For patients who have deep vein thrombosis (DVT) or pulmonary embolism (PE), an endovascular thrombectomy may be performed. This procedure is designed to rapidly break up the clot, restore blood flow within the vein, and potentially preserve valve function to minimize the risk of post-thrombotic syndrome.

Using image guidance, a vascular surgeon inserts a catheter into the popliteal (located behind the knee) or other leg vein and threads it into the vein containing the clot. The catheter tip is placed into the clot and a “clot busting” drug is infused directly to the thrombus (clot). The fresher the clot, the faster it dissolves, usually in one to two days.

Any narrowing in the vein that might lead to future clot formation can be identified by venography, an imaging study of the veins, and treated by the physician with a balloon angioplasty or stent placement.

For patients who are not good candidates for a thrombectomy and for whom blood thinners are not medically appropriate, the physician can insert a vena cava filter, a small device that functions like a catcher’s mitt to capture blood clots but allow normal liquid blood to pass.

For the treatment of DVT and to prevent a blood clot from traveling to the lungs, vascular surgeons like Dr. Julien can perform a minimally invasive procedure to break up the clot.

There are a growing number of patients who survive end-stage renal disease for long periods because of improvement in patient care. The central veins are the sites of many complications that are unavoidable by these patients. Endovascular management, including angioplasty and/or stent placement, is the treatment of choice

A port is a small medical appliance that is installed beneath the skin. A catheter connects the port to a vein. Under the skin, the port has a septum through which drugs can be injected and blood samples can be drawn many times, usually with less discomfort for the patient than a more typical “needle stick”. Ports are used mostly to treat hematology and oncology patients.

A peripherally inserted central catheter (PICC or PIC line) is a form of intravenous access that can be used for a prolonged period of time (e.g. for long chemotherapy regimens, extended antibiotic therapy, or total parenteral nutrition).

For most vascular conditions, we can perform a minimally invasive treatment called embolization. It is used to treat abnormal vessels or veins.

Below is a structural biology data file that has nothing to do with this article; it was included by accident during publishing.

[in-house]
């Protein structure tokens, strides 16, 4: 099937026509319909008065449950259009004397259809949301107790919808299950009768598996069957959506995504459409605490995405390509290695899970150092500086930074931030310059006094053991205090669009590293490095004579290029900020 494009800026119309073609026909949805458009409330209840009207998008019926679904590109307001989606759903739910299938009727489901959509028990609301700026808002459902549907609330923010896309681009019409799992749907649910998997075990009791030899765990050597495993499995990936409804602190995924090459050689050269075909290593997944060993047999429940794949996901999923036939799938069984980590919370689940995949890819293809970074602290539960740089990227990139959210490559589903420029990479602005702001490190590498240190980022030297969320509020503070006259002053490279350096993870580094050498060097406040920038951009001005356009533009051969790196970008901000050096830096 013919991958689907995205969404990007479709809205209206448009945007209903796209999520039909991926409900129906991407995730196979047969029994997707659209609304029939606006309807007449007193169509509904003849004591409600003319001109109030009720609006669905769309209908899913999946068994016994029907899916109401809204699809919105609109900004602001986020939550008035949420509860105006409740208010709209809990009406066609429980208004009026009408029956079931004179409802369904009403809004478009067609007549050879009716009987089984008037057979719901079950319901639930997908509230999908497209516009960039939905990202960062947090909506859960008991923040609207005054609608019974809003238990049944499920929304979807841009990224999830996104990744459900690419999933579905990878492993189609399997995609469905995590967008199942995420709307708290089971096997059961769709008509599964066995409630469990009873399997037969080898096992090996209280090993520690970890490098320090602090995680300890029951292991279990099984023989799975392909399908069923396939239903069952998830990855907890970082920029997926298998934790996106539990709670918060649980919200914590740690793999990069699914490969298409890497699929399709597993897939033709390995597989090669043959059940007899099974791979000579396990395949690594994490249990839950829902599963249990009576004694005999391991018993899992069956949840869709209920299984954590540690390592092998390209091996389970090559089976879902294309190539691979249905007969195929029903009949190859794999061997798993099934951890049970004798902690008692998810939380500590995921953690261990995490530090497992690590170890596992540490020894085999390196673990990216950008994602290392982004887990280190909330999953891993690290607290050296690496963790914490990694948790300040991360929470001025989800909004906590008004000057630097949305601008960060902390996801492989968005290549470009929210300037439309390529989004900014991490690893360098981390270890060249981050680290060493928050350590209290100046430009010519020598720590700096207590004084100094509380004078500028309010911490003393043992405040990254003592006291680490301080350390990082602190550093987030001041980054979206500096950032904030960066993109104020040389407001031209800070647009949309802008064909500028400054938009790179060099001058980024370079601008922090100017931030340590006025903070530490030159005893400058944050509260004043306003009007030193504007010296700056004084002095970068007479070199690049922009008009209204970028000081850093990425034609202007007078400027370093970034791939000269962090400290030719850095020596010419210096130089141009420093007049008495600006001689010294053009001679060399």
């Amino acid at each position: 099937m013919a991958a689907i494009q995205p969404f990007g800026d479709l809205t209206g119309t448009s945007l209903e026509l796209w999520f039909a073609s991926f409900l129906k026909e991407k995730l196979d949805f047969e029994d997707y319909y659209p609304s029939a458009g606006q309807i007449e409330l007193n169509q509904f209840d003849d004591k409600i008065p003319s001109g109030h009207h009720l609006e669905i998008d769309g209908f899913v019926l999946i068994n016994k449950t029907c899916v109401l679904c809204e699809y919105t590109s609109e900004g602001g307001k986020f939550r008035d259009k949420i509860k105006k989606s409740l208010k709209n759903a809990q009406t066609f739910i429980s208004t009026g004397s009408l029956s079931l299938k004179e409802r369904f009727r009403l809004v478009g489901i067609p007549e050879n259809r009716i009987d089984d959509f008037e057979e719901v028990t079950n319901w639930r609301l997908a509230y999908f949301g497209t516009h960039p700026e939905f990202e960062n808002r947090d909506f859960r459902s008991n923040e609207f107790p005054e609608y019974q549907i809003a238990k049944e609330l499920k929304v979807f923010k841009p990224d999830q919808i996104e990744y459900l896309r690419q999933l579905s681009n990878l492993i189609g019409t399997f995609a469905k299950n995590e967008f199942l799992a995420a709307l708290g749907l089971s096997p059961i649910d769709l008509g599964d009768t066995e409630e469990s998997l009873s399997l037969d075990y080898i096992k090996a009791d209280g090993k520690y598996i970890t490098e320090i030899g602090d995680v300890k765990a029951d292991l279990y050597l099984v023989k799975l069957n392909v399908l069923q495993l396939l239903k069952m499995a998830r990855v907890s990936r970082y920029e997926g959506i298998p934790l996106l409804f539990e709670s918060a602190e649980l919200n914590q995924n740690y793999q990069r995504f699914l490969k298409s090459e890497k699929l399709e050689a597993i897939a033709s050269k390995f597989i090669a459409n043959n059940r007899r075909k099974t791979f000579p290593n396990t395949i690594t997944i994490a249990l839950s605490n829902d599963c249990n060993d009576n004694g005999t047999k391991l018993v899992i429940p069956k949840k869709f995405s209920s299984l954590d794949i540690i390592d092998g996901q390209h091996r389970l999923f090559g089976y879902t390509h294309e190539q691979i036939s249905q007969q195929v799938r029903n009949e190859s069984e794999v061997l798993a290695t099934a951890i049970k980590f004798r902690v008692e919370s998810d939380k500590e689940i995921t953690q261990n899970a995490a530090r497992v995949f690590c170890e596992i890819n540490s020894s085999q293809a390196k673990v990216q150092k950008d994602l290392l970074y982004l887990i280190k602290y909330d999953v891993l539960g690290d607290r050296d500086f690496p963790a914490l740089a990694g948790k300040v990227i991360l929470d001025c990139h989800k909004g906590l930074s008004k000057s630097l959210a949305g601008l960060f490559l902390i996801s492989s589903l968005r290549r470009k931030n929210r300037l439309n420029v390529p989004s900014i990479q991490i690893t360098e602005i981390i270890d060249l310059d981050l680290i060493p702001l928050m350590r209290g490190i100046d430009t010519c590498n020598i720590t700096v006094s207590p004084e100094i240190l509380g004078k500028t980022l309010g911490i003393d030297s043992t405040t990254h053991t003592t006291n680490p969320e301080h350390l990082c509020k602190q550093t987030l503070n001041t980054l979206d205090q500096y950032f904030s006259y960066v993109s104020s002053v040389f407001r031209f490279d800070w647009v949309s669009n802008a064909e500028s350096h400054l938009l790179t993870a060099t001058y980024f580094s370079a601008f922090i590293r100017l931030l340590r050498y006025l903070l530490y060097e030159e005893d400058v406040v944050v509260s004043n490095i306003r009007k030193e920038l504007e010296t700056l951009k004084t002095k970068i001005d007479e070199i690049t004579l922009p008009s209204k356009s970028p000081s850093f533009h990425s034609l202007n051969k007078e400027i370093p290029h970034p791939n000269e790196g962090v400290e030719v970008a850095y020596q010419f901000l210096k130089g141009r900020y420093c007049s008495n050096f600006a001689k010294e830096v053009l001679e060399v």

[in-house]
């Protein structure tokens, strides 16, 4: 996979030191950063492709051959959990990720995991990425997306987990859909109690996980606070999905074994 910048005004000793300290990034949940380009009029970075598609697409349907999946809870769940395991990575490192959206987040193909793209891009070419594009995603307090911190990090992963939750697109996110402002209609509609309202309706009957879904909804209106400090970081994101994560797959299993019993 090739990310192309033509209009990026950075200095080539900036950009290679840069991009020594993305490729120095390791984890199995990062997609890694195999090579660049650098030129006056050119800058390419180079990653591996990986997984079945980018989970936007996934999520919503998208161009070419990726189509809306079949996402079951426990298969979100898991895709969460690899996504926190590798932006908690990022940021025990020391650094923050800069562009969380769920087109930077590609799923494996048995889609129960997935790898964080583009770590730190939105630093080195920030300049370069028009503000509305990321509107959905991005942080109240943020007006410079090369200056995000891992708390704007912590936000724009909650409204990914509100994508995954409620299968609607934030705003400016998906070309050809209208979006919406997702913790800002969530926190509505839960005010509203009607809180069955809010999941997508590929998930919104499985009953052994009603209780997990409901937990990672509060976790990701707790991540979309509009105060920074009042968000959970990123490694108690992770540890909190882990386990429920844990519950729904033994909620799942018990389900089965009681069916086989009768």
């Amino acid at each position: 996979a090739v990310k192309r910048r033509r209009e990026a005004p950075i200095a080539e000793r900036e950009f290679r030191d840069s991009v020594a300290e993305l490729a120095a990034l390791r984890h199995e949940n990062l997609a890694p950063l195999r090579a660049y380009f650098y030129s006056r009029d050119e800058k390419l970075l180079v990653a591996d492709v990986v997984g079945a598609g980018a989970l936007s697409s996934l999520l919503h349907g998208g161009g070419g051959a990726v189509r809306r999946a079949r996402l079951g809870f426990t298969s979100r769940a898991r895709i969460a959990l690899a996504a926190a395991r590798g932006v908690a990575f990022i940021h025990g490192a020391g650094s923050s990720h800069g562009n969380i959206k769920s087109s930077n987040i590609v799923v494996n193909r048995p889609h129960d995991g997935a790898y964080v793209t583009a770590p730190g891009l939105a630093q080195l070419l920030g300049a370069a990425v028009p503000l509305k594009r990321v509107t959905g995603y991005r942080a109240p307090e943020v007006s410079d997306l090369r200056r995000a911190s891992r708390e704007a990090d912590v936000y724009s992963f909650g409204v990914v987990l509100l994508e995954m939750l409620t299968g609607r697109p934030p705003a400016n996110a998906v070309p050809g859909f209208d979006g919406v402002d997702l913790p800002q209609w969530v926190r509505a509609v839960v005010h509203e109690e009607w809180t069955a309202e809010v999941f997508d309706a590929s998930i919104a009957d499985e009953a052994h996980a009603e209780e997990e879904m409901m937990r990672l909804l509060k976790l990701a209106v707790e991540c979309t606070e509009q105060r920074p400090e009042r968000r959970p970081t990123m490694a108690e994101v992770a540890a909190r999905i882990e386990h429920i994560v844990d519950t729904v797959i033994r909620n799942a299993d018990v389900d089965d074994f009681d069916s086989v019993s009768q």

Under local anesthesia, possibly with a mild sedative, we make a tiny incision to access the blood stream through the femoral artery in the groin or the jugular vein in the neck. A tiny catheter and needle are inserted through the blood stream and navigated to the vein where we can address the problem.

We may need to close off a vein or insert a device to open the vein, and there are several ways to do that, depending on the location and type of vein problem.

Embolization procedures reduce or cut off the supply of blood to a tumor or abnormal growth. To perform embolization, interventional radiologists use imaging guidance to insert a catheter into a primary artery and advance it to blood vessel leading to a tumor or other area where the bloody supply needs to be blocked. Special substances which clot and form a blockage are then injected.

Embolization is often used to treat internal bleeding and help prevent heavy bleeding during surgery. In some cases, embolization may be a treatment option for difficult-to-reach, inoperable tumors. It may also be used to treat tumors that are too large to be ablated.

Embolization can be used to treat:

  • Metastatic cancer in the liver
  • Neuroendocrine tumors
  • Uterine fibroids
  • Aneurysms

The sphenopalatine ganglion and its association with various pain disorders has been well established. The Shenopalatine block delivers an anesthetic through the nasal cavity, effectively blocking migraine pain without the use of needles, cotton swabs or harsh medications. This low risk simple treatment is a game-changer for anyone who experience four or more severe headaches a year. Some patients may feel a slight nasal irritation upon delivery. Patients can usually return to normal activities within 15 minutes. Other conditions such as migraines, cluster headaches, TMJ pain, head/neck pain, and trigeminal neuralgia have shown excellent response to this therapy.